Minnesota prosecutors ask to reinstate charge in Floyd death
Minneapolis – Minnesota prosecutors on Thursday asked a judge to reinstate a third-degree murder count against the former Minneapolis police officer charged in the death of George Floyd, saying an appellate court decision from earlier this week sets legal precedent that shows the count is appropriate.
Derek Chauvin faces trial in March on one count of second-degree murder and one count of manslaughter. Last October, Judge Peter Cahill dismissed a third-degree murder charge, saying that in order to prove that count, prosecutors would have to show Chauvin’s intentional conduct was “eminently dangerous to others” and not specifically directed at Floyd.
But on Monday, a three-judge panel from the state Court of Appeals came to a different conclusion when it upheld the third-degree murder conviction against former Minneapolis officer Mohamed Noor, who is serving a 12 1/2-year sentence for the 2017 shooting death of Justine Ruszczyk Damond, an unarmed Australian woman who had called 911 to report a possible sexual assault. In the Noor decision, the panel ruled that a third-degree murder conviction can be sustained even if the action that caused a death was directed at one person.
“Because the decision in Noor is precedential and now provides this Court with clear guidance regarding the elements of third-degree murder, the State respectfully requests that the Court reinstate the third-degree murder charge against Chauvin or, in the alternative, that it permit the State to file an amended complaint that includes this third-degree murder charge,” prosecutors wrote.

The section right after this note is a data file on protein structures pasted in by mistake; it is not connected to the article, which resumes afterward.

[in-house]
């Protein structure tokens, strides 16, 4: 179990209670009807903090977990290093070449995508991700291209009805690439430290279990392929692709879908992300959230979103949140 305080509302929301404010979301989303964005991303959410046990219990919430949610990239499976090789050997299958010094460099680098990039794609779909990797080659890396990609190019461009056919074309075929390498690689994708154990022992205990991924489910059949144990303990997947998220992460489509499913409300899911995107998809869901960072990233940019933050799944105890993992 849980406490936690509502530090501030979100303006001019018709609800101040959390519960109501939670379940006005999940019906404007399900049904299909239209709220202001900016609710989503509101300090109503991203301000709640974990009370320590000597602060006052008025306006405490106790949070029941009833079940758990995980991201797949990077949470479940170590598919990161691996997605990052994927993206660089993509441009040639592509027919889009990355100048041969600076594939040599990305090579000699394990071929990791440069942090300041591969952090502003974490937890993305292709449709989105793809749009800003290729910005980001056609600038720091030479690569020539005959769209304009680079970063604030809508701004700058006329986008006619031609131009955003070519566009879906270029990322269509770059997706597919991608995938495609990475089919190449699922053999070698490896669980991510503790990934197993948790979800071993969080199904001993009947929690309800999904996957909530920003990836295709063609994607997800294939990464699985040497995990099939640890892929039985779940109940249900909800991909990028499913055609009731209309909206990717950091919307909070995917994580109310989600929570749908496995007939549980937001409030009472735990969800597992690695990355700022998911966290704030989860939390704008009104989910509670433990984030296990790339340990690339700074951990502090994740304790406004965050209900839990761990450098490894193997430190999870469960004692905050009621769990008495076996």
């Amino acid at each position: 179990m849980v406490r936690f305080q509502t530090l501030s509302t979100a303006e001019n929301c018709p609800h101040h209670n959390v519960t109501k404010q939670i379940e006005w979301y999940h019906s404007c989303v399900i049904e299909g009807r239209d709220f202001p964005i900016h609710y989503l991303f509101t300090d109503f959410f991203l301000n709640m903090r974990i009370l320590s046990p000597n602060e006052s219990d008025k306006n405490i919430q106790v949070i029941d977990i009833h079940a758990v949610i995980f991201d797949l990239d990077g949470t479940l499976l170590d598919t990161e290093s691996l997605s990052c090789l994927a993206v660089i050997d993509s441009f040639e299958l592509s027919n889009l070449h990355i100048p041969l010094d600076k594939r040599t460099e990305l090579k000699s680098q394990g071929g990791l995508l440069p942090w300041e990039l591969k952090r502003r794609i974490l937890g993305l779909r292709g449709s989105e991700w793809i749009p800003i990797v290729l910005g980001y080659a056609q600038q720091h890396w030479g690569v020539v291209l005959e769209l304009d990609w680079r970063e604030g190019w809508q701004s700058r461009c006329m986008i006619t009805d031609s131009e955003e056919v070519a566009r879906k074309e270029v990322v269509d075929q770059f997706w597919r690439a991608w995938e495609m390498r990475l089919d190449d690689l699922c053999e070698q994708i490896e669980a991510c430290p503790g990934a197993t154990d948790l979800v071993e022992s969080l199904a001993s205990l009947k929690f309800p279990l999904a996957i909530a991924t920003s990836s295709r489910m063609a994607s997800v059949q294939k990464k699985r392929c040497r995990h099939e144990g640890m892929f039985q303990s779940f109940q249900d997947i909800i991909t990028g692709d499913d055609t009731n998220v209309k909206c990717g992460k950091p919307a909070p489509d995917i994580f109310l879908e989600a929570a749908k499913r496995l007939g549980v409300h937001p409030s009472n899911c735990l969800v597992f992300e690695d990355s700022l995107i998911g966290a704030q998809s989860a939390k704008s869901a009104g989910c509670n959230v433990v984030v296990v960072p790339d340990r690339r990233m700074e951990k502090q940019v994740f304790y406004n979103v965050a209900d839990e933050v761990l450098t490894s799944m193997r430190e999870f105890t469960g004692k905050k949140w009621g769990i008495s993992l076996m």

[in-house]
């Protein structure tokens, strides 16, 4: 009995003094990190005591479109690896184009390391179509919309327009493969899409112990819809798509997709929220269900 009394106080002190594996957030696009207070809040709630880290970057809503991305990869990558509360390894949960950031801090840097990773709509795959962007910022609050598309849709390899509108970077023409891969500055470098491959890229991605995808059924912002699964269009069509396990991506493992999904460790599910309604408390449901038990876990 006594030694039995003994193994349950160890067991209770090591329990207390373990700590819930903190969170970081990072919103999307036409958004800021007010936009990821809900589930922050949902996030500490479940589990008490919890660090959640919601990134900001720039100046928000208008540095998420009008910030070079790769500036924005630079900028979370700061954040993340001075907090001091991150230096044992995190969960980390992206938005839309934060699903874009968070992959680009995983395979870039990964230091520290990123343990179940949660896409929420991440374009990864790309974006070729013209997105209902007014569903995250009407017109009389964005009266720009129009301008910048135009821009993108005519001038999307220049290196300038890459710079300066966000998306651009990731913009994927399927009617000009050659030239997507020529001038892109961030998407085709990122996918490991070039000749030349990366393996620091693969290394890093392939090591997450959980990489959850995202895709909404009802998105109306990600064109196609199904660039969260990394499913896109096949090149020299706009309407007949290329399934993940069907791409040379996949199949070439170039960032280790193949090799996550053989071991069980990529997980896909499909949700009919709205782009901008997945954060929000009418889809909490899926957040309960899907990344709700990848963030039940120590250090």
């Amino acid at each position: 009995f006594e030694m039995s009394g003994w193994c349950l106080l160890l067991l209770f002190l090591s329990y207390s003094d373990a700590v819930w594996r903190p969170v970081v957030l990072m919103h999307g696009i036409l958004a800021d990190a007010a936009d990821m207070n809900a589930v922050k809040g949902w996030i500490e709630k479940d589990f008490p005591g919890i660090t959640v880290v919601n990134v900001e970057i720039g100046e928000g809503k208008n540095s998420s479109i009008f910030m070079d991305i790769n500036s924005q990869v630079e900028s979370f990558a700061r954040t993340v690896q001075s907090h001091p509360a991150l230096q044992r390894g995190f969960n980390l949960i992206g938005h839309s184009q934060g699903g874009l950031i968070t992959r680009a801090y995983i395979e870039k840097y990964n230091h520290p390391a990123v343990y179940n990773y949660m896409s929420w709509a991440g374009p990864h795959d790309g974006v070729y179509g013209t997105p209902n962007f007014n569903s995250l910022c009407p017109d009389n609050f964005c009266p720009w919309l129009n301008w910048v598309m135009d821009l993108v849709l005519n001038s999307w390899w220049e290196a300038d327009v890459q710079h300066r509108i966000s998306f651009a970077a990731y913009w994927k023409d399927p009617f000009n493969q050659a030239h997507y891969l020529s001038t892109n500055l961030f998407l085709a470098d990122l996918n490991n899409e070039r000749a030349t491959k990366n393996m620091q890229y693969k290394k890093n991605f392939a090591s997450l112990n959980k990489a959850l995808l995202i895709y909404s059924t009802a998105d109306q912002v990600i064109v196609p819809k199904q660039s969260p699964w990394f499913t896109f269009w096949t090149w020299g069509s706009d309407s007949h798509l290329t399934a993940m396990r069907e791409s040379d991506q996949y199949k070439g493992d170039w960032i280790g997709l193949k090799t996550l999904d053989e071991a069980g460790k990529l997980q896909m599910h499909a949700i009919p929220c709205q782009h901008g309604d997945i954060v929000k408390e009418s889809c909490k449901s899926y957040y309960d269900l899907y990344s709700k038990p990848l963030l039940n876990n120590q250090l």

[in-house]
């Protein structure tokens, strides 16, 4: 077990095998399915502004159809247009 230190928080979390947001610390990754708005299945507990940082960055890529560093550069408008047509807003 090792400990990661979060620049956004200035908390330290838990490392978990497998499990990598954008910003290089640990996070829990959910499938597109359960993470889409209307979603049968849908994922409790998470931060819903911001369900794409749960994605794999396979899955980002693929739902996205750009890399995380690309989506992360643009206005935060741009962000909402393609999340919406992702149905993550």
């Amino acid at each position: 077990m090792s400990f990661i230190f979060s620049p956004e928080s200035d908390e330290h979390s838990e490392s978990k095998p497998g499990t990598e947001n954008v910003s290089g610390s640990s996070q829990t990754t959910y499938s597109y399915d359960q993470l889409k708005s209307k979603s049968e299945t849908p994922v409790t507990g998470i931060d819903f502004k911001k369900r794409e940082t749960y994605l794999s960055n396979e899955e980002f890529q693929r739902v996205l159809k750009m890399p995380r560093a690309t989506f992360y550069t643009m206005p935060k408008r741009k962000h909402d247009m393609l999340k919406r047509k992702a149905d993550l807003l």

Prosecutors said the appeals court has “clarified the law” and rejected the reasoning Cahill used when he dismissed the third-degree murder count against Chauvin. They also said the appeals court decision can be applied beyond the Noor case.
The appeals court decision may not be final – Noor’s attorney plans to ask the state Supreme Court to review it, but an appeal is not automatic and the Supreme Court could decline to consider it.
Floyd, a Black man in handcuffs, died May 25 after Chauvin, who is white, pressed his knee against Floyd’s neck even as he said he couldn’t breathe. Floyd’s death sparked protests in Minneapolis and beyond, and led to a nationwide reckoning on race. Three other officers – Thomas Lane, J. Kueng and Tou Thao – are charged with aiding and abetting second-degree murder and manslaughter and are scheduled to face trial in August.
Prosecutors also want to add a charge of aiding and abetting third-degree murder to the other former officers’ cases.
Susan Gaertner, a former prosecutor, said from a strategic standpoint it’s not surprising that prosecutors would want to reinstate the third-degree murder charge, but getting it back into the case might add unnecessary complexity.
“Going into a trial, no matter how well-prepared you are, you have to leave room for surprises or twists and turns of how the evidence ends up. So to have multiple theories that you can rely on can be helpful,” she said. But, since the third-degree murder charge contains confusing language, it can be difficult for jurors to wrap their heads around.